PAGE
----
To give you just one example, private schools spend hundreds of millions of rupees on school security (armed guards and supervisors, posts on rooftops, airport-style walk-through gates, raised walls and razor wire, visitor screening rooms, female security officers, etc), yet this expense is neither known by parents, nor charged to them. We are forced to spend this money because the government, which should provide security to all schools, has flatly refused to do so, even though it is the legal, moral, and constitutional duty of the government to provide security to all citizens… not ask those citizens to create their own security. I was pleased to learn recently that the government is creating a special security force for CPEC… I believe they should do the same for the children of this country.
While Beaconhouse should be given the credit for paving the way in 1978 by being the first private educational institution to enter primary and secondary schooling, our contribution in a number of areas is noteworthy.
For instance, professional development of faculty. Before Beaconhouse, there were no formal teacher training opportunities in Pakistan. In 1978, there were few, if any trained teachers, and not much expertise in training them either. My mother recognised the urgent need for it and negotiated with universities in Scotland and England – because they were ahead of the curve in this area globally – way back in 1978 to train our teachers. Their trainers used to come in and train our teachers. Then there were also local teachers because Beaconhouse is very big and it is not possible for all the teachers to be trained by foreign trainers. Even today we have the largest teacher training program in the sector. For us, this has its downside too, as other schools try to poach our teachers.
Today Beaconhouse the largest employer of professional women in Pakistan. This is also another contribution that private schools collectively have made: creating tremendous employment opportunities for professional women in particular and for others in general.
We were also the first to have purpose-built school campuses in Pakistan. In the past, all our schools operated out of residential facilities converted into schools – and even today, many of our schools function in that way. But no matter how good these converted properties are, it is difficult to provide essential-for-school facilities in a residential building. For instance, standardised classrooms, science lab, playing fields, a swimming pool and so on cannot be created in a residential building… although I feel that there are certain advantages that smaller schools offer, especially for children in the early years
We were also the first ones to start using technology in the classrooms, including computers and programming languages, way back in the 1980s. Technology is now ubiquitous, but back in those days to the best of my knowledge Beaconhouse was the first school that started to teach students how to use computers. Presently it’s more about using technology to enhance the curriculum and support the overall learning process, such as using the Internet to allow students to work along with pupils from other countries, using robotics and developing Apps etc. The use of technology is very different these days. But way back in the 1980s we made a major contribution in this area.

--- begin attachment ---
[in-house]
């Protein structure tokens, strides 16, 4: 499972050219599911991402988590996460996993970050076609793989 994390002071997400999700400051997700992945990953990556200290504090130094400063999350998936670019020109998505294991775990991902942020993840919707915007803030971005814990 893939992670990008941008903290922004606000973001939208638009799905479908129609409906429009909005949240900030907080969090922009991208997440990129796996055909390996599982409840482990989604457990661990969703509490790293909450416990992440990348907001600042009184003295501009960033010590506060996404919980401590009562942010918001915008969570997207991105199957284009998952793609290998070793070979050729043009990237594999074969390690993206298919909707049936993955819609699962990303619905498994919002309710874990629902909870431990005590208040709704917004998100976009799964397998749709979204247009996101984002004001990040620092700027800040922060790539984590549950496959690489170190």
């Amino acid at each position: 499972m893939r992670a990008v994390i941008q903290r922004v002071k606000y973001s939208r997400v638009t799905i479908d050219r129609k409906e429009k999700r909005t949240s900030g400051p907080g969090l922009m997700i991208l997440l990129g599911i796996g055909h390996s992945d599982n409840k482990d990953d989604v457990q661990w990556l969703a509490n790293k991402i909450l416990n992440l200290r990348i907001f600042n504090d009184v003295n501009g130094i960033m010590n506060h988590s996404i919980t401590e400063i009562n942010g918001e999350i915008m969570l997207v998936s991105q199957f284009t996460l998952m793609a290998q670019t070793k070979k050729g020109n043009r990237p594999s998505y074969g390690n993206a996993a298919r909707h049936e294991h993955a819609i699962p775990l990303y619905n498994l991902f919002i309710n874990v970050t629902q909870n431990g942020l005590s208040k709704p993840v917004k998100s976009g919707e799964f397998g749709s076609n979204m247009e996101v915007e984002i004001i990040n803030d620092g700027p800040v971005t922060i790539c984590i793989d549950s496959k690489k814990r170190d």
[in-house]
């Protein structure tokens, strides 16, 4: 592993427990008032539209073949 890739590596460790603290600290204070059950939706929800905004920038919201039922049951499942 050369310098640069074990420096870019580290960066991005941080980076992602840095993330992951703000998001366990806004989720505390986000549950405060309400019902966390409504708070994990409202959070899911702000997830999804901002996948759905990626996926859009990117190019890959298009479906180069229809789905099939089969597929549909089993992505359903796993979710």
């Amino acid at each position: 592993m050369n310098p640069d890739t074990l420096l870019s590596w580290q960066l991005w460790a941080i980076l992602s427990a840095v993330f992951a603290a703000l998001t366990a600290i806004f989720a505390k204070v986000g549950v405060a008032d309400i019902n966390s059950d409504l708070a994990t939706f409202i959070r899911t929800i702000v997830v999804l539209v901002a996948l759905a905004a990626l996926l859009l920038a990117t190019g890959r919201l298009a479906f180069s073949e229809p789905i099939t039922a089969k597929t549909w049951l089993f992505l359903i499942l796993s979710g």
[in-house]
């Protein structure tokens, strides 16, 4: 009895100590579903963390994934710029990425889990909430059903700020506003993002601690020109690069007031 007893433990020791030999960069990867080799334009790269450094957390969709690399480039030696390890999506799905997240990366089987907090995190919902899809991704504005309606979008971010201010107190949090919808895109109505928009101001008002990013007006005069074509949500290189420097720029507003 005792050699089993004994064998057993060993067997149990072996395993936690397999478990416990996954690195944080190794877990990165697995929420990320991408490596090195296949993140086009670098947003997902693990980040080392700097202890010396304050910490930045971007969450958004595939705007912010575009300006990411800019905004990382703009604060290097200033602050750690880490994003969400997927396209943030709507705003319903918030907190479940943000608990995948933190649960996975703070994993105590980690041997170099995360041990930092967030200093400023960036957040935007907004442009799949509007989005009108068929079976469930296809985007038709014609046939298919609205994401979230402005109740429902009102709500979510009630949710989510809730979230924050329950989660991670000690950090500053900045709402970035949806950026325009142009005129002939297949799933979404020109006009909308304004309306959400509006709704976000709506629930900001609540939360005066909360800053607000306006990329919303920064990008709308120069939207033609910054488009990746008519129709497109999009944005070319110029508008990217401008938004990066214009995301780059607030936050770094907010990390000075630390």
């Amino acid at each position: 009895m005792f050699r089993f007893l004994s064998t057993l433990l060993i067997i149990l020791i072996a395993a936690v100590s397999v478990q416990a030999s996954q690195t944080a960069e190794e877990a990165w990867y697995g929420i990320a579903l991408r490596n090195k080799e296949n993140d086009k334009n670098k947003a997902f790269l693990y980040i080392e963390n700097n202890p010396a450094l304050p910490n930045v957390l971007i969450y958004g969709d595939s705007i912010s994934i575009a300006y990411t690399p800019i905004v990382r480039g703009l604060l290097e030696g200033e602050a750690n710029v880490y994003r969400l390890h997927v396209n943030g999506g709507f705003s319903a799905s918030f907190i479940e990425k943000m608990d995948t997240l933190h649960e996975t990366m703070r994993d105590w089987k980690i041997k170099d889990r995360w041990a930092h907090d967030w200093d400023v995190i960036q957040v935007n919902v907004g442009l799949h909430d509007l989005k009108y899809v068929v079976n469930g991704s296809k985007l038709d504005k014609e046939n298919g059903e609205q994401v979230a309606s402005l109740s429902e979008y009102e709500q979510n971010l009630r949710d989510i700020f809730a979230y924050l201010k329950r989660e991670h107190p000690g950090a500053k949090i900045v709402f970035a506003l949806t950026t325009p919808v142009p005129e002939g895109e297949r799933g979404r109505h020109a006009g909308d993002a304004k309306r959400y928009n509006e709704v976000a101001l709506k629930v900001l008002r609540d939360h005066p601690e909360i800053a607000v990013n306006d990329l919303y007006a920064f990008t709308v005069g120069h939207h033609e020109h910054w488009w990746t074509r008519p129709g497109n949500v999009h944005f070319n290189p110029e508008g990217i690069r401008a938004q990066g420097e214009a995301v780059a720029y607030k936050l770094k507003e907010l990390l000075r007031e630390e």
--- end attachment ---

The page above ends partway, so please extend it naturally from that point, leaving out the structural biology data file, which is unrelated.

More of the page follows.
We also brought new learning approaches to Pakistan over the years – Les Anges Montessori Academy probably being one of the earliest to adopt the concept in this country. IB (International Baccalaureate) is another in terms of embracing new ideas and pedagogies, as is our adoption of the Reggio Emilia approach.
Profit: Do you think you have taken education to the cutting edge?
KK: Education is an area that is ever evolving. There is a lot more that we are doing that is in the pipeline. I don’t know if it is ever possible to be at the ‘cutting edge’ because the closer you move toward it, the further the ‘edge’ goes. We have been organising events to understand and evolve the requirements of the world of the future. In 2005 we arranged ‘Rethinking Education’, with Dr Roger Shank as the keynote speaker. Shank is a radical thinker who maintained that everything in the education sector is wrong, not just in Pakistan but all over the world and schools ought to change completely. From 2013 onwards, we renamed the event to, ‘Schools of Tomorrow’. I believe that we are the only school in Pakistan who are trying to look at the future of education even if it means that in the process we end up questioning or challenging some of the things that we are doing ourselves.
We have held these events in Karachi, Lahore and Islamabad, and also one in Kuala Lumpur as we have a campus there as well, inviting distinguished delegates from all over the world. In 2016 at Lahore, we had about 200 speakers from different fields – educationists, futurists, environmentalists, entertainers, scientists, fashion designers and celebrities. Titled ‘the World of Tomorrow’, it was meant to envisage how the world of tomorrow is going to be different from the world of today, and what role can schools play in making that happen.